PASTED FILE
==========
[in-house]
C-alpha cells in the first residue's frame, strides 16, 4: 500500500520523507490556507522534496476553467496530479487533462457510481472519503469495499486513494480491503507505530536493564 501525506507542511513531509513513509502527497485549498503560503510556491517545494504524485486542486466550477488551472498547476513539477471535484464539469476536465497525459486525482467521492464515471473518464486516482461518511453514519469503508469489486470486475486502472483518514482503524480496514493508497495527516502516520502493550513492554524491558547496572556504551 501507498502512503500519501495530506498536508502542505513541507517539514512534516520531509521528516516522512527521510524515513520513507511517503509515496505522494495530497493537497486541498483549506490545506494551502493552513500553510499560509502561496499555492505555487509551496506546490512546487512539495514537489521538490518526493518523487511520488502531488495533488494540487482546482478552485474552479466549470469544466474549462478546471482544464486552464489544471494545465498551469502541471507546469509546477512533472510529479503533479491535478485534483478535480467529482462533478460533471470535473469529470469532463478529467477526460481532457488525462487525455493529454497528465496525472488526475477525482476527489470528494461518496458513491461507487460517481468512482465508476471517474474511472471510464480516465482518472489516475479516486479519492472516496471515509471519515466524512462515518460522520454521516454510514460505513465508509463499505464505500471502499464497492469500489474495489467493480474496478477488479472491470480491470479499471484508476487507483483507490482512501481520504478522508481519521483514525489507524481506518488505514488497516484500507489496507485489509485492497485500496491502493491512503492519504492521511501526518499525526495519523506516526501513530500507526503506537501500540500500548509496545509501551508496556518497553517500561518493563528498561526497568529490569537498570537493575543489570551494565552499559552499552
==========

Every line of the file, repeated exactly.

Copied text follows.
[in-house]
C-alpha cells in the first residue's frame, strides 16, 4: 500500500520523507490556507522534496476553467496530479487533462457510481472519503469495499486513494480491503507505530536493564 501525506507542511513531509513513509502527497485549498503560503510556491517545494504524485486542486466550477488551472498547476513539477471535484464539469476536465497525459486525482467521492464515471473518464486516482461518511453514519469503508469489486470486475486502472483518514482503524480496514493508497495527516502516520502493550513492554524491558547496572556504551 501507498502512503500519501495530506498536508502542505513541507517539514512534516520531509521528516516522512527521510524515513520513507511517503509515496505522494495530497493537497486541498483549506490545506494551502493552513500553510499560509502561496499555492505555487509551496506546490512546487512539495514537489521538490518526493518523487511520488502531488495533488494540487482546482478552485474552479466549470469544466474549462478546471482544464486552464489544471494545465498551469502541471507546469509546477512533472510529479503533479491535478485534483478535480467529482462533478460533471470535473469529470469532463478529467477526460481532457488525462487525455493529454497528465496525472488526475477525482476527489470528494461518496458513491461507487460517481468512482465508476471517474474511472471510464480516465482518472489516475479516486479519492472516496471515509471519515466524512462515518460522520454521516454510514460505513465508509463499505464505500471502499464497492469500489474495489467493480474496478477488479472491470480491470479499471484508476487507483483507490482512501481520504478522508481519521483514525489507524481506518488505514488497516484500507489496507485489509485492497485500496491502493491512503492519504492521511501526518499525526495519523506516526501513530500507526503506537501500540500500548509496545509501551508496556518497553517500561518493563528498561526497568529490569537498570537493575543489570551494565552499559552499552